Topic: APEC Summit in Vladivostok
Lavrov sought to engage Russia’s international partners on Monday by continuing a dialogue on a range of thorny issues© RIA Novosti.
MOSCOW, September 3 (RIA Novosti)
Russian Foreign Minister Sergei Lavrov sought to engage Russia’s international partners on Monday by continuing a dialogue on a range of thorny issues.
Lavrov’s statements came before his expected attendance at the APEC summit in Vladivostok, Russia’s Far East seaport, which will run until September 9. The top diplomat spoke about the ongoing Syrian civil war as well as North Korea’s nuclear program.
“In principle, the positions of Russia and the United States do not contradict each other. We both want the same thing – Syria’s transition to a democratic, pluralistic system, which would be handled by Syrians themselves while respecting the sovereignty, independence, unity and territorial integrity of the country,” he said in an interview Monday.
However, Lavrov, who is set to meet with U.S. Secretary of State Hillary Clinton on the sidelines of the summit, added the United States and Russia still disagree about whether Syrian strongman Bashar al-Assad should go -- and how.
“Everything else should be resolved at the negotiating table by the Syrians. To dictate anything about the future of their country is, we believe, counterproductive,” Lavrov said.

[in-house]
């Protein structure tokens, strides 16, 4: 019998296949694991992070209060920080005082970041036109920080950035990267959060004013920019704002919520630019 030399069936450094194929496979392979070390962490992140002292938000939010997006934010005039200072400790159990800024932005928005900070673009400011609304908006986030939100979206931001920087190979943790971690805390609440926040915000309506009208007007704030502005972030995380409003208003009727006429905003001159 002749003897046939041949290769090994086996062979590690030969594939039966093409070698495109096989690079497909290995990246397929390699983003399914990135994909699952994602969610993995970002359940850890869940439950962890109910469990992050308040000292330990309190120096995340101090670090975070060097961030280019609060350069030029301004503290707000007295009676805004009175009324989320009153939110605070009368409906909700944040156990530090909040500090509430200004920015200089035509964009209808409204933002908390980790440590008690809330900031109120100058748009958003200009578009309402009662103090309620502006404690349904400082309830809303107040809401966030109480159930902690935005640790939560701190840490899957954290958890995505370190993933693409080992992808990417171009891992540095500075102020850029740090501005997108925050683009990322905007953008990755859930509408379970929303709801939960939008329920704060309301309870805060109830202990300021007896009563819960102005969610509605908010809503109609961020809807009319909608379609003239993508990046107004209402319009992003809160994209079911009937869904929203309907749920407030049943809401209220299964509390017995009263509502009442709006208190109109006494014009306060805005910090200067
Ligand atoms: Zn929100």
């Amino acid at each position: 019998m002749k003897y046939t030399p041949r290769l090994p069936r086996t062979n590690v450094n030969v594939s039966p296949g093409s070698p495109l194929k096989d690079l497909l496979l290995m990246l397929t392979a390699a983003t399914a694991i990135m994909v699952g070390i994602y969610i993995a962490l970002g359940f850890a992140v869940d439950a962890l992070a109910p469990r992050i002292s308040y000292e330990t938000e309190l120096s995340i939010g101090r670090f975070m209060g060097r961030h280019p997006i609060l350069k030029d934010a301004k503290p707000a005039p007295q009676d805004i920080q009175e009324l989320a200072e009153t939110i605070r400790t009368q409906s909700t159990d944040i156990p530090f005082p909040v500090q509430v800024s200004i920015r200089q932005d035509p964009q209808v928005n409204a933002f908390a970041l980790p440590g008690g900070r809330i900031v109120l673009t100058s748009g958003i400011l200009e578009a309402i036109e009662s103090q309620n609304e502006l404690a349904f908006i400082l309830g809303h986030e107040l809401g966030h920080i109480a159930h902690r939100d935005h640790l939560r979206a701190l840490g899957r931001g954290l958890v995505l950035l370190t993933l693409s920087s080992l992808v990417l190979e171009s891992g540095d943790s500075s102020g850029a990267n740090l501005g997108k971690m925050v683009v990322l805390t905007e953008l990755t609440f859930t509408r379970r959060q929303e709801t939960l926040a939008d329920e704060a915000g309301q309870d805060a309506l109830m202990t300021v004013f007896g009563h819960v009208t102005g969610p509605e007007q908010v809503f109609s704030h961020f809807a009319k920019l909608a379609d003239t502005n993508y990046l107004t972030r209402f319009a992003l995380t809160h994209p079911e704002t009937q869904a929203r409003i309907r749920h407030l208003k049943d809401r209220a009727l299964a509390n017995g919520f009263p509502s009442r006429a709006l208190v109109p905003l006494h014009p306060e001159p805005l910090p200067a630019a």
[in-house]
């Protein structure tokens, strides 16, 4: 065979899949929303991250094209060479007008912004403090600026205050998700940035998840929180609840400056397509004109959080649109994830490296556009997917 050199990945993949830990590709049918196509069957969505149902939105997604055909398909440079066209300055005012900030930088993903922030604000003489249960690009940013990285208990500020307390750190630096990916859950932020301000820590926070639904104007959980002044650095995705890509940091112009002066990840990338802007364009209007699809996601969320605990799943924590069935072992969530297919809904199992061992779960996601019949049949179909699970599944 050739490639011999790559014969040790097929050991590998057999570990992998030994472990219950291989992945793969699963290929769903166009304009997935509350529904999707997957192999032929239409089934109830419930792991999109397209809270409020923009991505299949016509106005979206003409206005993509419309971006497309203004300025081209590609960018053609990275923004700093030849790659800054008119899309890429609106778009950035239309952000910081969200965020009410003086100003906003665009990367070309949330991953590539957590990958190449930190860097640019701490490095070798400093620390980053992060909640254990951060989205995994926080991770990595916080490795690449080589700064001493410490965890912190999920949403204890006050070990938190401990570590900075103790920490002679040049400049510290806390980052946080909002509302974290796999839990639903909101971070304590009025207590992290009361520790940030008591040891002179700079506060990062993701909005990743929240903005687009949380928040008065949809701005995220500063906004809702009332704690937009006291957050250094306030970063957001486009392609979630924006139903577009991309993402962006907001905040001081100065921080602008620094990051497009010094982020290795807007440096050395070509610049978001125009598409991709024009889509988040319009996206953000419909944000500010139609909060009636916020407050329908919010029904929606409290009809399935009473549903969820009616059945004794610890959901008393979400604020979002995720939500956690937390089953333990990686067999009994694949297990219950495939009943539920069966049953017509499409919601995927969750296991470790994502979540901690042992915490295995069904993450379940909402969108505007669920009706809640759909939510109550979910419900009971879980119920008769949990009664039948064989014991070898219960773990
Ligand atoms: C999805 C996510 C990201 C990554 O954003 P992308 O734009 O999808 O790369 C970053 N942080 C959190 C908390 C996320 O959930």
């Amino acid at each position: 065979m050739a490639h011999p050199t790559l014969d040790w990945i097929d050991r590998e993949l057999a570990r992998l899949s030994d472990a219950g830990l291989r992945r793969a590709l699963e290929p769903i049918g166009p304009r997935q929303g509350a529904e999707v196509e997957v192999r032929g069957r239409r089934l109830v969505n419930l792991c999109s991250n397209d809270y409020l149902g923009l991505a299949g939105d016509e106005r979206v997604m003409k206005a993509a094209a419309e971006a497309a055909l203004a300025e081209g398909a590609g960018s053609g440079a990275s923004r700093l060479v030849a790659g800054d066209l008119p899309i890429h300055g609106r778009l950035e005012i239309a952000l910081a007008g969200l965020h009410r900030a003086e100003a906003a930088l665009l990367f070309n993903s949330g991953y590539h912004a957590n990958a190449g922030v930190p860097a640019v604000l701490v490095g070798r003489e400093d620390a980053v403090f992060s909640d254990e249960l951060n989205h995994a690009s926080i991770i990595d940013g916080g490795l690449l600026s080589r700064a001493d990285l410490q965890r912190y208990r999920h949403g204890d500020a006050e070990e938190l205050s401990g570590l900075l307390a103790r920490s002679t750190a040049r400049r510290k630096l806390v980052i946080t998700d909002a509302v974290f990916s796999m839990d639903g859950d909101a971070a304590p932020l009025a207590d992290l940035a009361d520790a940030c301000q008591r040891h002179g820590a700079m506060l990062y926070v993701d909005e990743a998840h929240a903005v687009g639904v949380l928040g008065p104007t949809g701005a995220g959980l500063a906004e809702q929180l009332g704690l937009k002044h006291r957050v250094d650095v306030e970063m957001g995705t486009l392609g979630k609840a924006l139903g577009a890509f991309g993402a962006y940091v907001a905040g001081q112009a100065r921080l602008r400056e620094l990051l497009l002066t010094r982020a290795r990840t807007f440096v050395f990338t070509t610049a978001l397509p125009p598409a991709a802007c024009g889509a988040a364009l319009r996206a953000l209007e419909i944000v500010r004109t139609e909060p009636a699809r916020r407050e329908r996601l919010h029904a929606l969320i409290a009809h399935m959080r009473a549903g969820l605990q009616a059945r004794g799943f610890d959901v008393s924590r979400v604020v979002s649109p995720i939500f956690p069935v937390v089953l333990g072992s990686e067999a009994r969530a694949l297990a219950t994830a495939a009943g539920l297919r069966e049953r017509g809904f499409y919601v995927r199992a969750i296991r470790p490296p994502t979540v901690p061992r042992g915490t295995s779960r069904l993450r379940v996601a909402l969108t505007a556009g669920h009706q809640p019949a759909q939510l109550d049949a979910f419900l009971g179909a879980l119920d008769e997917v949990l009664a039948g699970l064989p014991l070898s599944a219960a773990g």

Lavrov also noted that Russia maintains a political and expert-based dialogue with North Korea over its nuclear program, and that it supports a renewal of the long-stalled international talks.
He said Russia “operates upon the fact that late North Korean leader Kim Jong-il…personally confirmed his country’s continued commitment to the idea of a nuclear-free Korean Peninsula.”
The Syrian issue has helped obscur U.S.-Russian relations since it first broke in March 2011. While the United States is pushing for Assad's ouster, Russia stands firmly against any outside intervention against the regime.
North Korea, meanwhile, has leapt back onto the international agenda after its new leader, Kim Jong-un, took over after his father died last December. The transition has left the international community wondering about both Jong-un's hold on power and his willingness to engage in international talks.
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The growing outright rivalry between the United States and China gives Russia more foreign policy weight, enabling it to assume the role of a balancer. So far it has been doing so rather skillfully. Today it may participate in a joint naval exercise with China that Beijing positions as outwardly anti-American. But tomorrow it can team up with the naval forces of the Old World.